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Sensory substitution information informs locomotor adjustments when walking through apertures

  • Kolarik, Andrew J.1, 2
  • Timmis, Matthew A.2, 3
  • Cirstea, Silvia2, 4
  • Pardhan, Shahina2
  • 1 University of Cambridge, Department of Psychology, Downing Street, Cambridge, CB2 3EB, UK , Cambridge (United Kingdom)
  • 2 Anglia Ruskin University, Vision and Eye Research Unit (VERU), Postgraduate Medical Institute, Eastings 204, East Road, Cambridge, CB1 1PT, UK , Cambridge (United Kingdom)
  • 3 Anglia Ruskin University, Sport and Exercise Sciences Research Group, Life Sciences, East Road, Cambridge, CB1 1PT, UK , Cambridge (United Kingdom)
  • 4 Anglia Ruskin University, Department of Computing and Technology, East Road, Cambridge, CB1 1PT, UK , Cambridge (United Kingdom)
Published Article
Experimental Brain Research
Publication Date
Dec 27, 2013
DOI: 10.1007/s00221-013-3809-5
Springer Nature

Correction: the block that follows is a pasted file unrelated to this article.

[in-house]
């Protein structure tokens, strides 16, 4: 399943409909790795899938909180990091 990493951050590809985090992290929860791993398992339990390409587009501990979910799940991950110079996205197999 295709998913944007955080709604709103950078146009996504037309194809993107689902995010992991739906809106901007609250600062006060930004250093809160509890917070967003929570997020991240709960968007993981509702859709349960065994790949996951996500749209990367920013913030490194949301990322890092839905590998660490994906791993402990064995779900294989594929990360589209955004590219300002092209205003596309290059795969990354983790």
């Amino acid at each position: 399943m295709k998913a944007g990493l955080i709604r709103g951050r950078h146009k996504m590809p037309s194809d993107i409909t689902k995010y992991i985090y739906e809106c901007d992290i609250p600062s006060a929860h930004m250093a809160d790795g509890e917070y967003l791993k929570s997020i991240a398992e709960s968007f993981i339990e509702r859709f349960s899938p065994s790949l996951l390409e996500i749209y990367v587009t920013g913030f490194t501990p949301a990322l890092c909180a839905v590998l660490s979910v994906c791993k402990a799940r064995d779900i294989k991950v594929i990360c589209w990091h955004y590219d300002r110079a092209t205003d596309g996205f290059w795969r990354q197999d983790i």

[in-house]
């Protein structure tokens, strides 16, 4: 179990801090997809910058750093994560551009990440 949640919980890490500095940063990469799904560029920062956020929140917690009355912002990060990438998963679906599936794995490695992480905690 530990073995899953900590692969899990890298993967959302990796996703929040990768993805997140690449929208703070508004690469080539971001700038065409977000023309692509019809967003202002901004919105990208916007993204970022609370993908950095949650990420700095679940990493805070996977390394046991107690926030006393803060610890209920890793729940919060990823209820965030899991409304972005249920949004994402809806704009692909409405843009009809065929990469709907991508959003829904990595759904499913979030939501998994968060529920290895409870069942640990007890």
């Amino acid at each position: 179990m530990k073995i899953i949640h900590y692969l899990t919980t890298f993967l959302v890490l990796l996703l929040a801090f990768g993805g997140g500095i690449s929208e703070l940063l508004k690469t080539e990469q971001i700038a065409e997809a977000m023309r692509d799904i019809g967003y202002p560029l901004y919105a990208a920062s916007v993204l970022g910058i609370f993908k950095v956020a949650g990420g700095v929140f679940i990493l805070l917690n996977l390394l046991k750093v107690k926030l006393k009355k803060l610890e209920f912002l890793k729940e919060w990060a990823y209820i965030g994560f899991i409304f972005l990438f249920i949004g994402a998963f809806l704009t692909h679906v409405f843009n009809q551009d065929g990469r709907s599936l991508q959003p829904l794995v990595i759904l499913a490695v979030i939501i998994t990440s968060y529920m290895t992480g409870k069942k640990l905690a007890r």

The study assessed the ability of the central nervous system (CNS) to use echoic information from sensory substitution devices (SSDs) to rotate the shoulders and safely pass through apertures of different width. Ten visually normal participants performed this task with full vision, or blindfolded using an SSD to obtain information regarding the width of an aperture created by two parallel panels. Two SSDs were tested. Participants passed through apertures of +0, +18, +35 and +70 % of measured body width. Kinematic indices recorded movement time, shoulder rotation, average walking velocity across the trial, peak walking velocities before crossing, after crossing and throughout a whole trial. Analyses showed participants used SSD information to regulate shoulder rotation, with greater rotation associated with narrower apertures. Rotations made using an SSD were greater compared to vision, movement times were longer, average walking velocity lower and peak velocities before crossing, after crossing and throughout the whole trial were smaller, suggesting greater caution. Collisions sometimes occurred using an SSD but not using vision, indicating that substituted information did not always result in accurate shoulder rotation judgements. No differences were found between the two SSDs. The data suggest that spatial information, provided by sensory substitution, allows the relative position of aperture panels to be internally represented, enabling the CNS to modify shoulder rotation according to aperture width. Increased buffer space indicated by greater rotations (up to approximately 35 % for apertures of +18 % of body width) suggests that spatial representations are not as accurate as offered by full vision.

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